Fermanagh football boss Ryan McMenamin may find himself on the edge of a sporting precipice right now yet his team's survival is not his all-consuming passion.
With two rounds of the Allianz Football League still to be played - if at all - his side languish at the bottom of the Division Two table knowing that a visit to Clare and a home engagement with Laois may not offer them the safety net that they crave.
Yet Tyrone triple All-Ireland winner McMenamin, having had just over two months on formal sideline duty with the Ernemen, is not only "looking at the bigger picture" as he puts it but is urging his squad to do likewise.
It was when the coronavirus initially threatened to dismantle the GAA fixtures itinerary that McMenamin realised sport was about to take a back seat.
"I never had any doubt that we were in for a very stressful time here in Ireland because I had observed closely what had occurred in countries like Spain and Italy," pointed out McMenamin. "I know that the GAA meant well in first setting March 29 as a return to action date following the initial fixtures shutdown and they were equally well-meaning in setting Sunday week as a new date but this won't happen.
"Sports people by nature like to focus on fixed dates for a number of reasons but in the current climate I just don't think this is possible. We just have to be patient in all the circumstances.
"I'm looking at the bigger picture and don't like what I see. When you learn of people dying and others struggling desperately in hospitals while even more are in self-isolation, all of this certainly puts a few games of football in perspective.
"Sure, we want to stay in Division Two of the league and if we were to achieve this because the competition might be declared null and void as has been suggested then so be it, but I still would have feelings for teams who would be denied the right to the promotion they will believe they have earned."
Fermanagh are due to host Down in the Ulster Championship at Brewster Park, Enniskillen on May 24 but McMenamin candidly admits that he cannot see the competition getting under way next month, with Monaghan and Cavan due to meet in the preliminary round on May 10.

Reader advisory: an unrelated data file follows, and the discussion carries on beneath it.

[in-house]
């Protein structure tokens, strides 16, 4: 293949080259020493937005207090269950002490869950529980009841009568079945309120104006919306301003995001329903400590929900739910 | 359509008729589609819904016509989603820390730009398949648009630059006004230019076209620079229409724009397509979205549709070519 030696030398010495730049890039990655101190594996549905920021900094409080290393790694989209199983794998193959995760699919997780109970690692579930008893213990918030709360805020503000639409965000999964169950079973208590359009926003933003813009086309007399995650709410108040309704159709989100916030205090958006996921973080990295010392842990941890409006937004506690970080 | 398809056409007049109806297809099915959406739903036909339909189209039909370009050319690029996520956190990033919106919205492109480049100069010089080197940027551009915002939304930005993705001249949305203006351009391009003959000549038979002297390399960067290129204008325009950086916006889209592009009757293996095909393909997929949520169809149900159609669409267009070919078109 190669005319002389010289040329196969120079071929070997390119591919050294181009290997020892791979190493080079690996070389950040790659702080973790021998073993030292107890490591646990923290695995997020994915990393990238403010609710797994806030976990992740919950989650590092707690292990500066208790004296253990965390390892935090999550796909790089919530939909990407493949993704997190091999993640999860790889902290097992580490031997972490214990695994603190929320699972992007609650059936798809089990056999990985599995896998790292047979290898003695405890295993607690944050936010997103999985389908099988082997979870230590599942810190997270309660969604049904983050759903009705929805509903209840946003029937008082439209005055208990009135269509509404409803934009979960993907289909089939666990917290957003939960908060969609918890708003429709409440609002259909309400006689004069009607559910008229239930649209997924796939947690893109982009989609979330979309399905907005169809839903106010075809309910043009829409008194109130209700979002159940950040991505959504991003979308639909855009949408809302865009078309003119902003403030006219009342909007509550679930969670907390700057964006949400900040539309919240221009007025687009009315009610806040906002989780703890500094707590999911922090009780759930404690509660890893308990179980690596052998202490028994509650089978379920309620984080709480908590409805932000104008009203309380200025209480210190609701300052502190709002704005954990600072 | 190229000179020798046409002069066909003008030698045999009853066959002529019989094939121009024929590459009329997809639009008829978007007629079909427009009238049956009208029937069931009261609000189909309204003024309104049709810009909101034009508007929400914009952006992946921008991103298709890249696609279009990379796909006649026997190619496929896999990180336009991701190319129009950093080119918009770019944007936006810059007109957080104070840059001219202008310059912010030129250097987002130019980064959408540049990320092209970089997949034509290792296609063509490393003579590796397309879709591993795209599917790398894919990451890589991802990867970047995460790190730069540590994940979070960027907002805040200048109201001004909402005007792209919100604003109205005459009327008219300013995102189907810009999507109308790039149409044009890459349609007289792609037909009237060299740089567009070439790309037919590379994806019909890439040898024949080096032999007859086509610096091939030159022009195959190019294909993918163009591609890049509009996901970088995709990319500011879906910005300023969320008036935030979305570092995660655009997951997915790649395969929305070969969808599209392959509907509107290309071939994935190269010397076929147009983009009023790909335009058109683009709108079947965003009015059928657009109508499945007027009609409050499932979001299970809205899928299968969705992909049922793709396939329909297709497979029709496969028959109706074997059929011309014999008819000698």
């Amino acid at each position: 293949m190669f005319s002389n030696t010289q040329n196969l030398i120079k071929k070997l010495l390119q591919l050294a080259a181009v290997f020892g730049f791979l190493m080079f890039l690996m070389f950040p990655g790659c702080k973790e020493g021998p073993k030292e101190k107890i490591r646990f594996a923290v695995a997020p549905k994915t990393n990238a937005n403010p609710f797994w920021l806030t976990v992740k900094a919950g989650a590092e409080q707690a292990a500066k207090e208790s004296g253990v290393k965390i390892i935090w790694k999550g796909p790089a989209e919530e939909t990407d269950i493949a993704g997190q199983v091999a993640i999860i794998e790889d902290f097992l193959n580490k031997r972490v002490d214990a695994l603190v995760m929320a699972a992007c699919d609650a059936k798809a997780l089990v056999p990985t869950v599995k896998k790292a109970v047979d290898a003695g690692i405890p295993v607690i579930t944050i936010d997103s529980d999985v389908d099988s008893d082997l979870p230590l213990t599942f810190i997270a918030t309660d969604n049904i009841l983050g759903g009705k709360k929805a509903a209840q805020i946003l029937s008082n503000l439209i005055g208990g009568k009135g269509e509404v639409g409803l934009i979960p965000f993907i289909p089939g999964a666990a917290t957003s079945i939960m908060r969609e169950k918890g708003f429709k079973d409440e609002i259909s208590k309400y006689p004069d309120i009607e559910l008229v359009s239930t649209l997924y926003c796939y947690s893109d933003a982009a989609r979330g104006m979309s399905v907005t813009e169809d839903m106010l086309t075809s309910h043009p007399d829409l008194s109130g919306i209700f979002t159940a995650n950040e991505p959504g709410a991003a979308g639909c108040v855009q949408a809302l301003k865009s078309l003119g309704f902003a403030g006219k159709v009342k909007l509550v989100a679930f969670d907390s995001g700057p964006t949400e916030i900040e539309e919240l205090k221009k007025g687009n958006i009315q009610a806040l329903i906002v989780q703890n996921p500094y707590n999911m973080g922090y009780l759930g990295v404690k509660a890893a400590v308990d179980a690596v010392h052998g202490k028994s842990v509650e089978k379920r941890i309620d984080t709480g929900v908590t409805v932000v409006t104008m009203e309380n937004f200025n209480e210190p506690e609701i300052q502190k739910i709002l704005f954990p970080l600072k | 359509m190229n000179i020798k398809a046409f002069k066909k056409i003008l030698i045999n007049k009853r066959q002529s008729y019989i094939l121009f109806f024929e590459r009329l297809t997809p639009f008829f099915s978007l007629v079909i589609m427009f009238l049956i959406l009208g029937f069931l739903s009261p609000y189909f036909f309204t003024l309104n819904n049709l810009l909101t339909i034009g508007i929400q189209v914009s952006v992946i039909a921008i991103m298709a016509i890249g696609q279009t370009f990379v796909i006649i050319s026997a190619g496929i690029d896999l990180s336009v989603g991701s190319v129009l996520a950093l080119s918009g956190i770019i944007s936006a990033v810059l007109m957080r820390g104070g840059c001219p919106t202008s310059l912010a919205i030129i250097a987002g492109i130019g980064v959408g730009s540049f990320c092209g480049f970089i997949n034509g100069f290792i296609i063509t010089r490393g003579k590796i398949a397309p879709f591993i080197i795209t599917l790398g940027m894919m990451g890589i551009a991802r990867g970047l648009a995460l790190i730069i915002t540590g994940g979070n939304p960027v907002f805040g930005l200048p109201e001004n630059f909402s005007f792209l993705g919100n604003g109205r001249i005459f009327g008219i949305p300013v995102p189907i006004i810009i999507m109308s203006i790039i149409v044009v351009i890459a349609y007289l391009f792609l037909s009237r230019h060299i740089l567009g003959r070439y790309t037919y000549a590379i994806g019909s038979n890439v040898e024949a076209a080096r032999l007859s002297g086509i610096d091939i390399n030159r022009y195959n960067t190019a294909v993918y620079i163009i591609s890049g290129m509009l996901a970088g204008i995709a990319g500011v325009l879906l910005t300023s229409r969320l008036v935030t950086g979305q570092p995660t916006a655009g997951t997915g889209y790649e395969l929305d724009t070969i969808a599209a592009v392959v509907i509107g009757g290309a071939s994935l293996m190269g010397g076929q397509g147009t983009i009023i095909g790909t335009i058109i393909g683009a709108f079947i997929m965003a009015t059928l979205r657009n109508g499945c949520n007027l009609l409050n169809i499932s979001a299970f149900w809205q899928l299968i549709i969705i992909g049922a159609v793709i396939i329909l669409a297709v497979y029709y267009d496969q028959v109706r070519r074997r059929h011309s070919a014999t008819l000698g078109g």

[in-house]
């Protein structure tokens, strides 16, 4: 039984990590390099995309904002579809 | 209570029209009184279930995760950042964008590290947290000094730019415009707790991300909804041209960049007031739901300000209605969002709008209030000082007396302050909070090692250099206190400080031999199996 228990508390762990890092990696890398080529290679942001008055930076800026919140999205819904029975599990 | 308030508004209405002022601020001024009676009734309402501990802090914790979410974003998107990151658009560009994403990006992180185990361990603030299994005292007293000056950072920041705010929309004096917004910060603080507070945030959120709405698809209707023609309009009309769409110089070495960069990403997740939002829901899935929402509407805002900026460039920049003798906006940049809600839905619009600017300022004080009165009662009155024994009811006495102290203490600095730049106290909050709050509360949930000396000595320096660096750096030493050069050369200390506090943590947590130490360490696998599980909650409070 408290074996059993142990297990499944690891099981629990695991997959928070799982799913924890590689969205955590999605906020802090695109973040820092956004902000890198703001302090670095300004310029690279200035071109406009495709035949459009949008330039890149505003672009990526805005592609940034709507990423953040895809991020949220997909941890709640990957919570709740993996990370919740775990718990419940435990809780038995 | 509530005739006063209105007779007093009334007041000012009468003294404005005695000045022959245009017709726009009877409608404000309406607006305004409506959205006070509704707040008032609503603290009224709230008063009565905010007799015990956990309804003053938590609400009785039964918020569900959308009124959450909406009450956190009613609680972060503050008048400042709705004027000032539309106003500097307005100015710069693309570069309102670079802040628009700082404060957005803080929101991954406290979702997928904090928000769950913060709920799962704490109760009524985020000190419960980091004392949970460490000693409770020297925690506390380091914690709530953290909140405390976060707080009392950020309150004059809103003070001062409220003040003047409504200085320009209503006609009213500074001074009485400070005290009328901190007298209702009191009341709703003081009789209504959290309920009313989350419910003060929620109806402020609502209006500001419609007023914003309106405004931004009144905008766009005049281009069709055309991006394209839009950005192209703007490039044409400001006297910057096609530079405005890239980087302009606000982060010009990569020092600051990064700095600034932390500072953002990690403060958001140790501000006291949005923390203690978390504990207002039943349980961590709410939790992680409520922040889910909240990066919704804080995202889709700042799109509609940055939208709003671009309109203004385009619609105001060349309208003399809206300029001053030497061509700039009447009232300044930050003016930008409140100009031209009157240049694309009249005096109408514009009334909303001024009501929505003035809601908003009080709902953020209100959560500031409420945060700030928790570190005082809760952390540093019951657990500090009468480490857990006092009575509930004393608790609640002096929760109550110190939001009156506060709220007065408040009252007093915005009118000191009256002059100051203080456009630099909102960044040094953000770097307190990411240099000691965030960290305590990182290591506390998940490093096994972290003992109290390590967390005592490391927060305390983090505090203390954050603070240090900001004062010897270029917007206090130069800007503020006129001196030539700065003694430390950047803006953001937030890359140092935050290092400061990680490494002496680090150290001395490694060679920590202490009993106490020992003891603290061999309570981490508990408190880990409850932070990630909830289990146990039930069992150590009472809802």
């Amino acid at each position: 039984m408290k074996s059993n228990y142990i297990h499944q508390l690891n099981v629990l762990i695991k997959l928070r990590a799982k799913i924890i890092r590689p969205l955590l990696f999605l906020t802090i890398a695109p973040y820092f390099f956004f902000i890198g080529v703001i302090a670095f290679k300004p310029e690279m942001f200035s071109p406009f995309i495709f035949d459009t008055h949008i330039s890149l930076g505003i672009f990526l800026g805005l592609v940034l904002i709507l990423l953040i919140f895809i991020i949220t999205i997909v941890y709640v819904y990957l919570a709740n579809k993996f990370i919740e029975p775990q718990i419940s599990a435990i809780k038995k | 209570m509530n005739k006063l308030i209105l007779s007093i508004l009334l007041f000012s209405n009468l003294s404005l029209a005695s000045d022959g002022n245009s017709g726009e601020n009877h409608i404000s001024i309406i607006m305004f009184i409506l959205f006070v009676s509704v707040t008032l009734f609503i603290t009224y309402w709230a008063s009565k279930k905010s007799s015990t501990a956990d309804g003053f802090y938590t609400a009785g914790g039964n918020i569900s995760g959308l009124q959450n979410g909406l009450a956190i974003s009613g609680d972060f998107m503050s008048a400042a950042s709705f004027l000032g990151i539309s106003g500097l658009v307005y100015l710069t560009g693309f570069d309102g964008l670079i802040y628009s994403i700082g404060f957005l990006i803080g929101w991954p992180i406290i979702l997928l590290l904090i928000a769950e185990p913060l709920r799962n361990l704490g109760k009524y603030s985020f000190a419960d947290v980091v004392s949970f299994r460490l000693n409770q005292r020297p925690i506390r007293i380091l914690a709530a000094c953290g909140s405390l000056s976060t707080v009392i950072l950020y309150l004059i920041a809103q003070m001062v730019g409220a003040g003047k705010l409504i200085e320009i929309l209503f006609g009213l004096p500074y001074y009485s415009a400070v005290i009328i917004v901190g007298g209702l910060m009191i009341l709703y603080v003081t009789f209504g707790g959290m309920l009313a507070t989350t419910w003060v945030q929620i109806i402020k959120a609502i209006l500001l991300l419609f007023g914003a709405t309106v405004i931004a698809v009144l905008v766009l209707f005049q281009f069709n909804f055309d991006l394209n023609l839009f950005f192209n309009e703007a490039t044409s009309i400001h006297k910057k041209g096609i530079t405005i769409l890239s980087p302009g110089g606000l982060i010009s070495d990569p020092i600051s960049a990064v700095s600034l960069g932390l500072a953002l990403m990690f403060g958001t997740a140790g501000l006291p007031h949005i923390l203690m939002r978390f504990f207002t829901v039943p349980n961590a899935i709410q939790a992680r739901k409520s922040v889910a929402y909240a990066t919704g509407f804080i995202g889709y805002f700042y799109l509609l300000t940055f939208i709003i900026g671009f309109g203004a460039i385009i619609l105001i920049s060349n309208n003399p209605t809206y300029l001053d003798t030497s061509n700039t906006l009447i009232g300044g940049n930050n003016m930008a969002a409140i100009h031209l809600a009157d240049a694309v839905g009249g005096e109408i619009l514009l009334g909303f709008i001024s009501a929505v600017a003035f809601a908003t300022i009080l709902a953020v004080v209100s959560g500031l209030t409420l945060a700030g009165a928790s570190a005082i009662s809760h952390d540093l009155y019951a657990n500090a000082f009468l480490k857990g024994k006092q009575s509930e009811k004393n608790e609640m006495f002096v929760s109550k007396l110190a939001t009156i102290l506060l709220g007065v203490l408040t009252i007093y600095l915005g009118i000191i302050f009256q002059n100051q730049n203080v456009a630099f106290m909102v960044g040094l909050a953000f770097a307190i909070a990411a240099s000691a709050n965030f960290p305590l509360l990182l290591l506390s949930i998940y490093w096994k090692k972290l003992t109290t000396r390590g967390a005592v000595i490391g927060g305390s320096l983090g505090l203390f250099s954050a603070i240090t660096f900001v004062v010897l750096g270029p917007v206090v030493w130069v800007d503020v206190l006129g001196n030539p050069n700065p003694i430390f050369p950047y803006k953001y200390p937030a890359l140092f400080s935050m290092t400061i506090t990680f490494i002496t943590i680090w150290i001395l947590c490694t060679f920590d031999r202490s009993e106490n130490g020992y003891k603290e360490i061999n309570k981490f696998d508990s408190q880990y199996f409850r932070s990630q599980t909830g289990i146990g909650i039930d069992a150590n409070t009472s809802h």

"Obviously there is a great deal of talk about the provincial and All-Ireland Championships but you would have to factor in the club scene as well," insisted McMenamin. "April had been designated as a 'club-only' month but not a ball will have been kicked by the time we get to the start of May, so where does that leave clubs? They are going to be seeking dates wherever they can to get their all-county league games played and that's not going to be easy.
"Don't forget, with the ban on collective training, county squads will need two or three weeks to get into Championship mode. Players may be doing a bit by themselves at the minute but when the ante is upped to Championship level you need to be right on top of your game."
As things stand, a number of counties including Louth, Westmeath, Dublin, Limerick and Tyrone have said that the cessation of activities will include all of April.
For now, GAA chiefs are only committing to the dates advised by the HSE even if there is a growing sense that there will be little meaningful sporting activity of any sort on the island as a whole until late in the summer at the earliest.
The International Rules series between Ireland and Australia which was due to take place on this island in November has already been cancelled and indeed there is a question mark hovering over the future of the competition.
"There is no doubt that the coronavirus crisis could lead to several sporting bodies taking a new look as to how they plan for the future but we are where we are," insisted McMenamin. "Even when sport resumes here it might be on a lesser scale."